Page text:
There are a lot of questions regarding Evusheld, a treatment released by AstraZeneca in response to the COVID-19 virus. In this post, we will examine what it is, what segment of the population it was meant for, and where it fits amongst the several vaccines that are now available.
Evusheld is not a vaccine
The first thing to note is that this protocol is not a vaccine for COVID-19. Unlike other mAb medications, Evusheld is not a treatment. It is a preventative medication for those who have significant immune disorders or those who have experienced a severe reaction to the COVID-19 vaccine and cannot receive additional vaccinations. This product is not a competitor to vaccines because it is, in fact, not one.
What is it, and how does it work
EvuSheld is an investigational medicine used in adults and adolescents starting at the age of 12 to help prevent infection of COVID-19. This treatment was approved by the Federal Drug Administration in December of 2021 using an Emergency Use Authorization (EUA).
Contrary to the misinformation out there related to EUAs, products released under that provision are required to go through extensive, rigorous testing and trials before they are approved for use. Verified by outside experts and under government oversight, the only real difference is the condensed timeline in which adequate testing takes place.
This protocol keeps the SARS-CoV-2 virus that causes COVID-19 from entering the cells of the body, preventing illness. In other words, it is an antibody treatment that can protect against exposure for up to 12 months. Think of it as your own personal bubble. The results have been very promising. According to recent studies, it has been shown to reduce the risk of symptomatic COVID-19 by up to 83%.
It is important to state that if someone is qualified to take the COVID-19 vaccine, this should not be used as a replacement. The vaccine still remains the most effective defense against the virus for most healthy individuals.
Who is a candidate for Evusheld
Evusheld was designed to serve specific segments of society for whom the vaccine may not work effectively at this time. While the vaccine was meant to work for most people, it is impossible to account for every variance and circumstance. For those instances, Evusheld is their alternative.
The severely immunocompromised
Certain conditions, such as HIV and AIDS, destroy immune cells, leaving the body vulnerable to other attacks. Additionally, autoimmune conditions such as lupus, type 1 diabetes, and rheumatoid arthritis turn immune cells into double agents that fight against your own healthy tissues. Administering the vaccine in this environment could have dire consequences.
Those with suppressed immune systems
This includes people undergoing chemotherapy or other treatments that may suppress the immune system. Those who have undergone an organ transplant and are taking immunosuppressant therapy would also be a candidate for Evusheld.
For immunocompromised patients, taking the vaccine may not be an option. Evusheld is offered as a hedge of protection for them so that they can have peace of mind that they are not completely exposed. With an 89% effectiveness rate, it does offer good protection.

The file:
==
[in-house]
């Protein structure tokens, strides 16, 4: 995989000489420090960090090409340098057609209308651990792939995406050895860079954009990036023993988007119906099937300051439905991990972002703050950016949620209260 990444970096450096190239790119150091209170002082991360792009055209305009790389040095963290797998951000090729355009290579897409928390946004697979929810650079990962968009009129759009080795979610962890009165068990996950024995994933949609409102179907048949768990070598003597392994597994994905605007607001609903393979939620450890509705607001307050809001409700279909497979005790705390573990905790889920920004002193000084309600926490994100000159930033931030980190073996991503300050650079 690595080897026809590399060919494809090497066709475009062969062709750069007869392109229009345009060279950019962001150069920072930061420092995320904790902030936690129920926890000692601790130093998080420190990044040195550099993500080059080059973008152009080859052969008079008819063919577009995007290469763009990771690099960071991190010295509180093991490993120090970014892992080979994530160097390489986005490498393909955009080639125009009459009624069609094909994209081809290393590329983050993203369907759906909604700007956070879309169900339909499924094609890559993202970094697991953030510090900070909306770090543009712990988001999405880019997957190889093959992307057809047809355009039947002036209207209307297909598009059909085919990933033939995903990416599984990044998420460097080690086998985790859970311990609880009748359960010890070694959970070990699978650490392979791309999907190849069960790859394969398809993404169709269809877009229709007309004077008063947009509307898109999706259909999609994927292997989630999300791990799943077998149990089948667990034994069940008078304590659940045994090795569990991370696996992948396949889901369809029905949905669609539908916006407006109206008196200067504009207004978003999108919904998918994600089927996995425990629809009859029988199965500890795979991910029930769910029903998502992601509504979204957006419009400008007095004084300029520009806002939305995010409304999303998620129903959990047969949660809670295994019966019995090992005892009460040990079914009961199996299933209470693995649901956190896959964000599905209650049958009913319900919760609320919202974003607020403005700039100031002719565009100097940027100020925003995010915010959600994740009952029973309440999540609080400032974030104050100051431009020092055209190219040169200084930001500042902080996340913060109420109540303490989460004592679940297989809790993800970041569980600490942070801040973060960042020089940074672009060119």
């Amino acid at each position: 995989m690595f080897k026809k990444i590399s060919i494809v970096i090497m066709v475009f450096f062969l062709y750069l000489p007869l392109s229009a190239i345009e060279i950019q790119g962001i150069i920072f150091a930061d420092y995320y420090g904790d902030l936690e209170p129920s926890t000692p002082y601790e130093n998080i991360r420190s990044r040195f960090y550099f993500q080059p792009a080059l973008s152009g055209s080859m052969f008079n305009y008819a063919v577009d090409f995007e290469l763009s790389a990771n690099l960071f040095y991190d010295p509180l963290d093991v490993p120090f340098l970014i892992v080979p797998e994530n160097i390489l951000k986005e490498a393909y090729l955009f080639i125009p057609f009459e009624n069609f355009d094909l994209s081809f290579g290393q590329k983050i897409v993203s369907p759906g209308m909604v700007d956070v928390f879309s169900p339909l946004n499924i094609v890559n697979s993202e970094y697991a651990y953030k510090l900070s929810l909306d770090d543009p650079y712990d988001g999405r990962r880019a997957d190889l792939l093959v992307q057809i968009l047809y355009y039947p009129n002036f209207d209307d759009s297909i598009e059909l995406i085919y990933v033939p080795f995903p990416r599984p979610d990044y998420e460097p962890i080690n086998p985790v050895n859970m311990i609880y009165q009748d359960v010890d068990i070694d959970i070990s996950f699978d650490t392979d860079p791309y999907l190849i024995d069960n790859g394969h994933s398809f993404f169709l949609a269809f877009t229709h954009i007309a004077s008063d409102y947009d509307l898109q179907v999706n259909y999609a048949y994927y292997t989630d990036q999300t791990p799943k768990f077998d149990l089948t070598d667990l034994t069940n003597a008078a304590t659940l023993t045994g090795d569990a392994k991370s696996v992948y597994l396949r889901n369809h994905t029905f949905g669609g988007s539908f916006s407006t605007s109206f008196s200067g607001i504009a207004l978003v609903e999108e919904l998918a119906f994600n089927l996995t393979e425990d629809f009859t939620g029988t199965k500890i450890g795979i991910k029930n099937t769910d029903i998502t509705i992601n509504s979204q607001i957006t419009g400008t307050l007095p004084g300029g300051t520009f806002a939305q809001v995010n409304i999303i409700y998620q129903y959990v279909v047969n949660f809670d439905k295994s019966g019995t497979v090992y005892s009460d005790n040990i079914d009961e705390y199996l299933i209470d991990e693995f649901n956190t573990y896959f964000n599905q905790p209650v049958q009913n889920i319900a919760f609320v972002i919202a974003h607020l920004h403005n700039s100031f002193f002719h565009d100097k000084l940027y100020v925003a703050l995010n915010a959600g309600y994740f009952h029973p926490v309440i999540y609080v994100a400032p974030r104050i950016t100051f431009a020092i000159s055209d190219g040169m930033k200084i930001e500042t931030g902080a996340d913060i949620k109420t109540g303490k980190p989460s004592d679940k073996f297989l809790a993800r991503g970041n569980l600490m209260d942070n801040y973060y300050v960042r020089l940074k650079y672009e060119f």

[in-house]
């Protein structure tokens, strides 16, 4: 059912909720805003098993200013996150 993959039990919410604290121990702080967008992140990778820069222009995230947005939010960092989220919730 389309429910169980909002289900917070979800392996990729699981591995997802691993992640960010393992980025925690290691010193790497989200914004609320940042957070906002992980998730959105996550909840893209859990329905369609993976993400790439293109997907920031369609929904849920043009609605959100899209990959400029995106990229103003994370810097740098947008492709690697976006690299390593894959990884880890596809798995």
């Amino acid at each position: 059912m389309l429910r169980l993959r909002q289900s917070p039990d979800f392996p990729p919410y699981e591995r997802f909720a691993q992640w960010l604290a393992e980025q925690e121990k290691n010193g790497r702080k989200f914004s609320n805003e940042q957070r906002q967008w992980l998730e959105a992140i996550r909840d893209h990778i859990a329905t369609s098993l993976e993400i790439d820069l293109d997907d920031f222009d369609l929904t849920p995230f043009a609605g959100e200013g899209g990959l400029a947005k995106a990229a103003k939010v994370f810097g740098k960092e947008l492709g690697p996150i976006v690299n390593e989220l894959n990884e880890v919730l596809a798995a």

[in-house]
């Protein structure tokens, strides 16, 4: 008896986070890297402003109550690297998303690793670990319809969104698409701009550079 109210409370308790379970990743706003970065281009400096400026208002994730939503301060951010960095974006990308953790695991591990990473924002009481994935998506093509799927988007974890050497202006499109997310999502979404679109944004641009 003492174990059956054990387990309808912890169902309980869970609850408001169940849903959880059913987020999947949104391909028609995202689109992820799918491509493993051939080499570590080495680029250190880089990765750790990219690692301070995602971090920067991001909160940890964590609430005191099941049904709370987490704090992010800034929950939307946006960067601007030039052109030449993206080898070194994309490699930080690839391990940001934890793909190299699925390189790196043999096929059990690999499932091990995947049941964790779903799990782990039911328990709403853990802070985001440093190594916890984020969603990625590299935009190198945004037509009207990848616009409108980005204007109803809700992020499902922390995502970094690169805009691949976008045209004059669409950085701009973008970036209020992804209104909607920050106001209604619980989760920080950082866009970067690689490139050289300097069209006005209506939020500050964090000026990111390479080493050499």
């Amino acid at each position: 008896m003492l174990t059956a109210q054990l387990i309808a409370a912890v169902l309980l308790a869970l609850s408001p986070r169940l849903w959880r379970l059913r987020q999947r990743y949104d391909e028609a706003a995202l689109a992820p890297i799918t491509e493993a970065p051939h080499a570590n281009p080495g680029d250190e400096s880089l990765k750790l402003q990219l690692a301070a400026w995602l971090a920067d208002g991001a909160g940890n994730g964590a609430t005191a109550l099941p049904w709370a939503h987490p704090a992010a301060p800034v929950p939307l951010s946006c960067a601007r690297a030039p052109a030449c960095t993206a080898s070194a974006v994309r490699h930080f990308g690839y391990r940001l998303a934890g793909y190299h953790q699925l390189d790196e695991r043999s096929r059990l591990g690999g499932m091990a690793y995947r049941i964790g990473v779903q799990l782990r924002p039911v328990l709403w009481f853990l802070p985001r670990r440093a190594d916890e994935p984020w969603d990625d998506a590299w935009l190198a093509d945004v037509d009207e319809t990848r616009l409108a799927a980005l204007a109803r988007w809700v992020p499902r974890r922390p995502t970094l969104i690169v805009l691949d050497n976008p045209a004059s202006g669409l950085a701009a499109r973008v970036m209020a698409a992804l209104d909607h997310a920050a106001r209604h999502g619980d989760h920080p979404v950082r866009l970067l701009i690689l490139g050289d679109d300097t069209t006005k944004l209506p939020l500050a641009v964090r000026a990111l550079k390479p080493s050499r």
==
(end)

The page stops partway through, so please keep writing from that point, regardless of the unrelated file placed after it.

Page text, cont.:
People unable to get the vaccine
It is rare, but there are some people that are allergic to the COVID-19 vaccine. Presenting with symptoms such as hives, swelling, and wheezing within four hours of their first injection, the allergic reactions can become very severe. As a result, they are unable to get their follow-up shots or boosters. Evusheld provides a very effective stop-gap measure for those who are physically unable to get vaccinated.
Who does not qualify for Evusheld?
People currently infected or have been exposed to someone with COVID-19 are not eligible.
How is it administered?
The process is very similar to getting vaccinated. A medical professional will determine your eligibility and get you scheduled. The medication consists of two injections. Injections should be repeated after six months to maintain prevention. Depending on your medical provider, your out-of-pocket expenses will vary.
Are there side effects?
Like with any product, there are side effects. Encouragingly there are very minimal reported side effects for this medication. Some effects include headache, nausea, hypersensitivity to the medication, and fatigue.
While it is meant for only a specific segment of the population, supply for this product has remained limited, getting increasingly harder to get a hold of. Many medical professionals are encouraging patients to anticipate longer wait times when it comes to getting it administered.
In this time of continued uncertainty, we hope this helps you stay informed on options that are available to you and your loved ones as we navigate through this pandemic.
Evusheld Antibody Therapy with Drip Hydration
Authorized by the FDA under the emergency use authorization (EUA), EVUSHELD is a treatment that may prevent COVID-19 in eligible individuals.
EVUSHELD is a monoclonal antibody therapy that aims to prevent COVID-19 in adults and adolescents aged 12 and over who meet eligibility criteria. A single dose that consists of two separate injections provides long-lasting protection against the COVID-19 virus in individuals who are not currently infected with the virus.
Appointments only take a few minutes. One of our registered nurses will come to your location to administer the injection. Contact us today to get started!